By Gearóid McCarthy
What better way to pass excessive free time over the Christmas break than by catching up with the lives of the internet’s most revered vloggers? YouTubers are quickly rising to the pinnacle of modern pop culture, as their videos generate millions of views and their books become instant bestsellers. Vloggers have a wider sphere of public influence than ever before (and it’s not just over their droves of teenage cult followers). In no particular order, I list some of the more prominent figures in the world of YouTube.
The twenty-six year old American is often cited as one YouTuber whom budding vloggers look up to. He has mastered the blog format, using a relatable and humorous tone as a self-proclaimed “professional fangirl” while incorporating very pertinent issues, such as LGBTQ rights and teen suicide, into his videos. With over 500 million views on his YouTube channel at the time of writing, Oakley is one of the more influential and important vloggers.
Of course, Tyler Oakley is seldom mentioned in a different breath from Troye Sivan. Another openly gay YouTuber – at the age of twenty Sivan has already won a Teen Choice Award (for “The Boyfriend Dilemma”, which also featured Oakley) and topped the charts in his native Australia with his EP, “Wild”. The singer-songwriter’s first studio album is due to be released in December, promising a further surge in popularity for the already beloved vlogger.
Zoe Sugg (Zoella)
One of the most-watched YouTubers in the UK, Zoella has to her name a book, a range of beauty products and numerous television appearances. The twenty-five year old mainly vlogs about makeup, fashion and her daily misadventures. Her influence has been pinpointed by the Telegraph and the Teen Choice Awards, amongst others. Also worth watching is Zoella’s boyfriend, Alfie Deyes (ThePointlessBlog), and her vlogger brother, Joe Sugg.
Another musical YouTuber, Blackery maintains three separate channels on YouTube, including a gaming channel and a lifestyle channel. She has released three EPs and announced last month that she is in the process of recording a fourth. Blackery has also used her platform as a popular YouTuber to speak about important issues, particularly women’s issues as a self-identified feminist.
Brian O’Reilly (BryBry)
Malahide-born singer-songwriter BryBry is one of Ireland’s more influential YouTubers. He fronted a well-publicised online campaign known as Cut Cake Not Wrists which sought to support young people experiencing problems with self-harm and mental health issues, and has consistently acted as an ally towards the LGBTQ community. Earlier this year, BryBry toured the UK, Ireland, Australia and New Zealand with fellow music vlogger Dodie Clark (Doddleoddle) and now plans to embark on a complete world tour, visiting every country in the world.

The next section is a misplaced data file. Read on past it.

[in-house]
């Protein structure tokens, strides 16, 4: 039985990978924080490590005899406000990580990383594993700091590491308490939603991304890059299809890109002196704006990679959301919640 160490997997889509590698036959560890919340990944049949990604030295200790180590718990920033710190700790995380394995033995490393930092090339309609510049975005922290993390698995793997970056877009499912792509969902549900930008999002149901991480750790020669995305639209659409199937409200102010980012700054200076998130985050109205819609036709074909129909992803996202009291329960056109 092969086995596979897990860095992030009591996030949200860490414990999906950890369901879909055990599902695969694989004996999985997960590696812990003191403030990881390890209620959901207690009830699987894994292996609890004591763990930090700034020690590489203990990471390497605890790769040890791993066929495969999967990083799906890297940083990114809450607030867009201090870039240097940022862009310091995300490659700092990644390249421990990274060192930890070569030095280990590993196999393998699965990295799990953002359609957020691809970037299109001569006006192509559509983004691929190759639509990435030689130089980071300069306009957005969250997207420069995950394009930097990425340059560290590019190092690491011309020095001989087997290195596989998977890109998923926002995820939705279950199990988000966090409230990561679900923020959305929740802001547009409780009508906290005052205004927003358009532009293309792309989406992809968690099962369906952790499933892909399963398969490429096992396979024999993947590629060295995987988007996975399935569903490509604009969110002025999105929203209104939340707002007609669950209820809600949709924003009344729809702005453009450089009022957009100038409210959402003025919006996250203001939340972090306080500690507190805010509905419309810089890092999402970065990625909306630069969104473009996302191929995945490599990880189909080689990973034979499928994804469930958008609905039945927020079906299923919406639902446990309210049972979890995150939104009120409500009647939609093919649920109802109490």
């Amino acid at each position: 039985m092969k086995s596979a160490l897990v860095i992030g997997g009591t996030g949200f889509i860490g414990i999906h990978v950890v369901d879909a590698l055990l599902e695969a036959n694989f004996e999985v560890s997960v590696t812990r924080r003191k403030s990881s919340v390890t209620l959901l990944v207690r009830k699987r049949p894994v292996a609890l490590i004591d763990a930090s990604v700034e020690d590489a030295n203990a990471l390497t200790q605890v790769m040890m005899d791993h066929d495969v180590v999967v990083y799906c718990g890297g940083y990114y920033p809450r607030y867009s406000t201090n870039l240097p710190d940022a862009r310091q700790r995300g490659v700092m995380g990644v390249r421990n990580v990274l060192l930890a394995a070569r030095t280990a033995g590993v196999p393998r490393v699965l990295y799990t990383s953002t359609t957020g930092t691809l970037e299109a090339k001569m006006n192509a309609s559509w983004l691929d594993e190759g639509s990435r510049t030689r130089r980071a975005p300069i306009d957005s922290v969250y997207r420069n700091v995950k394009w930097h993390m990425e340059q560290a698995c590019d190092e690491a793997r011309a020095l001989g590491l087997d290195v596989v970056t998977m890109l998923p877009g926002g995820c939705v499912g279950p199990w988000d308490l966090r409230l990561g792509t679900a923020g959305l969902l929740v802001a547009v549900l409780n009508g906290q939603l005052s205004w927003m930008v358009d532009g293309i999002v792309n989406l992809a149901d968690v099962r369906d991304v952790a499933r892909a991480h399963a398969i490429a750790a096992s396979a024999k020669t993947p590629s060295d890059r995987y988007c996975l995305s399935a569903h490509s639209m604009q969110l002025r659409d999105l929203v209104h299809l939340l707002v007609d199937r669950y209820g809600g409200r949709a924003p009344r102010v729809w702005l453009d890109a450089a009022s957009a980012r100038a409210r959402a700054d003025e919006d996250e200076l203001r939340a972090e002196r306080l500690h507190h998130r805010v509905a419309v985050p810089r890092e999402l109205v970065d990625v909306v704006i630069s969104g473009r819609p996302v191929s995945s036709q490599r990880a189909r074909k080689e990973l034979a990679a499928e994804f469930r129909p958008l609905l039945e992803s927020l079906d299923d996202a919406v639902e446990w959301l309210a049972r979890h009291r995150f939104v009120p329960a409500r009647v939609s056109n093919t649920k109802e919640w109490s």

John Green and Hank Green (Vlogbrothers)
The original YouTubers, the Green brothers have come a long way since the early days of Brotherhood 2.0. The Nerdfighter community (a nickname given to fans of the Greens, remember they fight for nerds, not against nerds!) has exploded with the growing popularity of John Green’s novels, and this exposure has benefitted the brothers’ YouTube channels also. They are arguably the most well-rounded YouTubers on the list, covering a range of interests, including books, activism, gaming, politics and history. Undoubtedly central to the culture of vlogging, John and Hank cannot receive enough phrase for their contribution to the lives of young people through education, charity and political activism.
Dan Howell (danisnotonfire) and Phil Lester (AmazingPhil)
Dan and Phil are household names amongst the younger generation online. Previously the hosts of their own program on BBC Radio 1, their YouTube careers have continued to grow in popularity since the discontinuation of their radio show. The release of their book, The Amazing Book is Not on Fire, last month, the enormous fandom of Dan and Phil now has the recognition it deserves, with both vloggers sporting hundreds of millions of views on their main channels.
Amongst the more prominent voices of the transgender community on YouTube, Kergil has made videos documenting his transition for six years. A prominent activist and educator on trans issues, Kergil made a name for himself as a public speaker while studying at Skidmore College in New York State. He is also known for his pursuits as a musician, having released an album and an EP, both funded by kickstarters.
The most subscribed-to female YouTuber, Jenna Marbles is primarily known for her comedic videos. Some of her vlogs have attracted media attention, particularly her video on “How to Avoid Talking to People You Don’t Want to Talk To”, which was reported on by the New York Times. Furthermore, she co-hosts a podcast with her boyfriend, Julien Solomita, and has appeared in videos for other YouTubers, including as a guest voice actor in an Annoying Orange video.
Similar to Skylar Kergil, Jones uses her platform to draw attention to transgender issues. Her analysis of situations affecting trans people is scientific and steeped in free thought, and offers a rational response to transphobic ideas which is very important when defending trans people from hatred. Jones has attracted controversy for her views on religion and secularism and her assertive style, but her vlogging is very important in the issues it addresses and brings a fresh breath of air with new ideas to the table.